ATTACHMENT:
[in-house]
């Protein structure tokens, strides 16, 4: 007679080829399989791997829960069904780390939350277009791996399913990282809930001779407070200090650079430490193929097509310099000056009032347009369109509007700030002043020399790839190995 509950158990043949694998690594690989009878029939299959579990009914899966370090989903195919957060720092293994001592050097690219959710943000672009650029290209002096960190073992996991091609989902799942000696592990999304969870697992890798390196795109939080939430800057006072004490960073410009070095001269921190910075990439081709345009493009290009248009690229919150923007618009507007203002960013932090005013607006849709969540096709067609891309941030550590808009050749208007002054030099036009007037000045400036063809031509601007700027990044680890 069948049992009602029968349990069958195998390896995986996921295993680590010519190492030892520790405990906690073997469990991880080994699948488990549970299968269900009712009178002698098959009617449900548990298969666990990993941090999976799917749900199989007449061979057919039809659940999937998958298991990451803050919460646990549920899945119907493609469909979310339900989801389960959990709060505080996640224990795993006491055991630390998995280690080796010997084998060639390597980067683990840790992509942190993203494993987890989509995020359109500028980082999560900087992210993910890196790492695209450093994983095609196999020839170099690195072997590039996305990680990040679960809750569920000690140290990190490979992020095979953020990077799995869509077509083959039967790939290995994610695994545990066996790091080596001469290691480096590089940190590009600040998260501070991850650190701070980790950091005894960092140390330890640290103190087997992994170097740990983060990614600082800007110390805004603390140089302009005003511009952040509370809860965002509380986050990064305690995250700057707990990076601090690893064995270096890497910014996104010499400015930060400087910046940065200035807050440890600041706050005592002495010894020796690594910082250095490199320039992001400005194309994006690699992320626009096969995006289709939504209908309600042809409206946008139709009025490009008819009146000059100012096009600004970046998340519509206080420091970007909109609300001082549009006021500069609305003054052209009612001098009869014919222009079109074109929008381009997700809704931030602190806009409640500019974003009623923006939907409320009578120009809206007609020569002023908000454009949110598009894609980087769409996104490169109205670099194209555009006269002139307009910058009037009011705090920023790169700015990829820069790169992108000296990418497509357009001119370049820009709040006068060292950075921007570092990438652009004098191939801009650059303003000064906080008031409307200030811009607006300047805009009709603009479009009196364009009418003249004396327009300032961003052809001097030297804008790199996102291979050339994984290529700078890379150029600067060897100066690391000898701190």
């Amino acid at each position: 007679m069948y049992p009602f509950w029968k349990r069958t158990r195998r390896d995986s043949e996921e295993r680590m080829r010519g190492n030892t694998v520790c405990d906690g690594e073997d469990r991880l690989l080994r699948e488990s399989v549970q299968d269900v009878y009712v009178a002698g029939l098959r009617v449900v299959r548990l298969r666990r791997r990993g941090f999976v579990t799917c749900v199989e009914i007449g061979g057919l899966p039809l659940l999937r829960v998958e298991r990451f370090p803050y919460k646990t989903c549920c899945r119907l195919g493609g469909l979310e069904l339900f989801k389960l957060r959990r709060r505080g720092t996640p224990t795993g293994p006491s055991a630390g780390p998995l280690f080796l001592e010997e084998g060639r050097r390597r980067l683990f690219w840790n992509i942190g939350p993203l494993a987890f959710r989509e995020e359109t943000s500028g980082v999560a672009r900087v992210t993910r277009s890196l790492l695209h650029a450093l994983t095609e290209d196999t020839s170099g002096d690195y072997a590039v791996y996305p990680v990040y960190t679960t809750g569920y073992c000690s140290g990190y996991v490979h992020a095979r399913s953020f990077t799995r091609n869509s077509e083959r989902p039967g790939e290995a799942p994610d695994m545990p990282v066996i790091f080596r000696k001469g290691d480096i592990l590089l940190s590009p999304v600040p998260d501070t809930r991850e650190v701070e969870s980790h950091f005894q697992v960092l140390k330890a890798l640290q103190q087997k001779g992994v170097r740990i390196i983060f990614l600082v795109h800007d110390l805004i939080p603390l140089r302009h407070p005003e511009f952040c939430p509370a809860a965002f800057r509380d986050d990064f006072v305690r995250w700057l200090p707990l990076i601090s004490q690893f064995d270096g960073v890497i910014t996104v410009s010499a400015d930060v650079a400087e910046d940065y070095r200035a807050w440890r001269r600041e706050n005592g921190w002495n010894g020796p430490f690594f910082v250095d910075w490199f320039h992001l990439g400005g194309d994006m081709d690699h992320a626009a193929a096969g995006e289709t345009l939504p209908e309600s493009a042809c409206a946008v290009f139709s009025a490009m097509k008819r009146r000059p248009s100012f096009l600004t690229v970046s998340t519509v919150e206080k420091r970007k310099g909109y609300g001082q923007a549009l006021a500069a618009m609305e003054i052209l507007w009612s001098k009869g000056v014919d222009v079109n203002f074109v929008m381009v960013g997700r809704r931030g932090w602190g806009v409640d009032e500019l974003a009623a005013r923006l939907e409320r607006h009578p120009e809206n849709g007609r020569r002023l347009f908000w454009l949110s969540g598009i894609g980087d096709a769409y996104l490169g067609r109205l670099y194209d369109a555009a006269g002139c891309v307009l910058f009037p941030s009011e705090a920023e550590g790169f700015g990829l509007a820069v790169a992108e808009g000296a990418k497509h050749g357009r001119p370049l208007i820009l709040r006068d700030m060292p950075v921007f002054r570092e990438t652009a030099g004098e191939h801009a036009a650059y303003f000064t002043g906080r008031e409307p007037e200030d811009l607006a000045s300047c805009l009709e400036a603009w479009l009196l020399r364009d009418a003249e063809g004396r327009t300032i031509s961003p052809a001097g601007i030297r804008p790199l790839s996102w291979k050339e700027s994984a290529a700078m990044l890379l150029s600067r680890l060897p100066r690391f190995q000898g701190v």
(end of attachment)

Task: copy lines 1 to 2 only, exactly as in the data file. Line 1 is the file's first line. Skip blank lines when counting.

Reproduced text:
[in-house]
């Protein structure tokens, strides 16, 4: 007679080829399989791997829960069904780390939350277009791996399913990282809930001779407070200090650079430490193929097509310099000056009032347009369109509007700030002043020399790839190995 509950158990043949694998690594690989009878029939299959579990009914899966370090989903195919957060720092293994001592050097690219959710943000672009650029290209002096960190073992996991091609989902799942000696592990999304969870697992890798390196795109939080939430800057006072004490960073410009070095001269921190910075990439081709345009493009290009248009690229919150923007618009507007203002960013932090005013607006849709969540096709067609891309941030550590808009050749208007002054030099036009007037000045400036063809031509601007700027990044680890 069948049992009602029968349990069958195998390896995986996921295993680590010519190492030892520790405990906690073997469990991880080994699948488990549970299968269900009712009178002698098959009617449900548990298969666990990993941090999976799917749900199989007449061979057919039809659940999937998958298991990451803050919460646990549920899945119907493609469909979310339900989801389960959990709060505080996640224990795993006491055991630390998995280690080796010997084998060639390597980067683990840790992509942190993203494993987890989509995020359109500028980082999560900087992210993910890196790492695209450093994983095609196999020839170099690195072997590039996305990680990040679960809750569920000690140290990190490979992020095979953020990077799995869509077509083959039967790939290995994610695994545990066996790091080596001469290691480096590089940190590009600040998260501070991850650190701070980790950091005894960092140390330890640290103190087997992994170097740990983060990614600082800007110390805004603390140089302009005003511009952040509370809860965002509380986050990064305690995250700057707990990076601090690893064995270096890497910014996104010499400015930060400087910046940065200035807050440890600041706050005592002495010894020796690594910082250095490199320039992001400005194309994006690699992320626009096969995006289709939504209908309600042809409206946008139709009025490009008819009146000059100012096009600004970046998340519509206080420091970007909109609300001082549009006021500069609305003054052209009612001098009869014919222009079109074109929008381009997700809704931030602190806009409640500019974003009623923006939907409320009578120009809206007609020569002023908000454009949110598009894609980087769409996104490169109205670099194209555009006269002139307009910058009037009011705090920023790169700015990829820069790169992108000296990418497509357009001119370049820009709040006068060292950075921007570092990438652009004098191939801009650059303003000064906080008031409307200030811009607006300047805009009709603009479009009196364009009418003249004396327009300032961003052809001097030297804008790199996102291979050339994984290529700078890379150029600067060897100066690391000898701190």